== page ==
Femininity, Violence, and Asian-American Identity—“Kelly Lu’s WAR!”

Jul 8, 2016 8:12PM

In Kelly Lu’s vivid new work, delicate young women carry guns and wear gas masks, their pale flesh covered in tattoos, their expressions serene. These “angry Asian girls,” as Lu calls them, are stand-ins for the artist herself.

Lu, who is of Vietnamese descent, grew up in the American South. In high school, she was a minority—“the token Asian girl,” she says, who struggled to fit in. She felt pressure to suppress any trace of her cultural background; even her mother encouraged her to act and look more “American.” That early identity crisis sparked a quiet rage that smoldered for years. Finally, it reached a breaking point, one that exploded across the paper in “Kelly Lu’s WAR!

The exhibition, at The Southern in Charleston, South Carolina, featured a range of works rendered in ink, marker, and acrylic. Looking at the details—the precise figuration, the stylized forms, the burning red sun—it comes as no surprise that Lu was influenced by postwar Japanese art. But these works convey an intensity of emotion that’s very much at odds with the peaceful scenes and docile feminine figures often portrayed in traditional Eastern ink drawings and paintings.

Lu is angry; now, years of being ashamed of her own identity, it’s an emotion she openly embraces. These works are rich with violence: drowning girls, skulls and satanic imagery, and guns galore. The women depicted—some struggling, some enjoying it—are versions of the artist herself and, moreover, representatives of a generation.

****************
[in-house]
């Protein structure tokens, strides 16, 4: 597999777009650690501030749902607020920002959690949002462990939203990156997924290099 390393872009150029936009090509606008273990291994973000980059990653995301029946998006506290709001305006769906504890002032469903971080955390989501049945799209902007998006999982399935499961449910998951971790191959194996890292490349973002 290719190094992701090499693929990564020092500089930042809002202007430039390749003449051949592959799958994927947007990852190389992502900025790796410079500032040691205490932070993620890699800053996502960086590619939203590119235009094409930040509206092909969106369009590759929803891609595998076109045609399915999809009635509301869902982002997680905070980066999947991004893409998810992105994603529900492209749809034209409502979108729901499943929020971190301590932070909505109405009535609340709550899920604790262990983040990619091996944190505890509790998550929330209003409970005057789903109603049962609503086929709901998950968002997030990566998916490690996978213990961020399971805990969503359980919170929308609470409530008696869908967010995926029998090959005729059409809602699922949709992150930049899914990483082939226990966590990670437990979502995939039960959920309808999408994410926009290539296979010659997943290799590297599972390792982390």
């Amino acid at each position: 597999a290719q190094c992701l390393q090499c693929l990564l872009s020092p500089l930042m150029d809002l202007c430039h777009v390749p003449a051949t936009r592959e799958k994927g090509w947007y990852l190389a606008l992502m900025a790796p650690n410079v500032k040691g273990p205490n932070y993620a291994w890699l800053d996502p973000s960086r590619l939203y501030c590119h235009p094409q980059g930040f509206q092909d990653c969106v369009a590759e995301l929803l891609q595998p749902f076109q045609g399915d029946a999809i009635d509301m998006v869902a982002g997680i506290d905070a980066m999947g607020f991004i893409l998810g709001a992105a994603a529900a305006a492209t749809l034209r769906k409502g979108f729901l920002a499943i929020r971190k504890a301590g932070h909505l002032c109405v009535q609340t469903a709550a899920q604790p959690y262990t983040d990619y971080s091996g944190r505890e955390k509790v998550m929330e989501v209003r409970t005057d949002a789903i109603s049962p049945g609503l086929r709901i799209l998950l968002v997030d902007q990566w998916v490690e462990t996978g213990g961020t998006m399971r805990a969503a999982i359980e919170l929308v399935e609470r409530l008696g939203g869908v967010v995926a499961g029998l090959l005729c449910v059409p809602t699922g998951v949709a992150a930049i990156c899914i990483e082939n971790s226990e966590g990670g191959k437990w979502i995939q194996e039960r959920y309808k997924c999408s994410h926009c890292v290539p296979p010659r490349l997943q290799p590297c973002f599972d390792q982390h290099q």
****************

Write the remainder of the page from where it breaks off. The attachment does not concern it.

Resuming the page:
Yet their expressions are almost always still. “I give them calm faces,” the artist said, “because I feel like our generation is kind of jaded. It’s hard to shock us or surprise us because we see everything on the internet, social media, TV.”

Viewed together, these pieces form a nightmarish montage that mixes elegant Eastern ink works with the kittenish glamour of the Asian pin-up girl and the acidity of a political cartoon. Yet the collection offers more than just one woman’s expression of identity: “Kelly Lu’s WAR!” is an intriguing meditation on our modern age, the classic stereotypes of East and West, and a generation of women navigating two worlds.

—Bridget Gleeson

Kelly Lu’s WAR!” was on view at The Southern, Charleston, South Carolina, May 28–Jun. 26, 2016.

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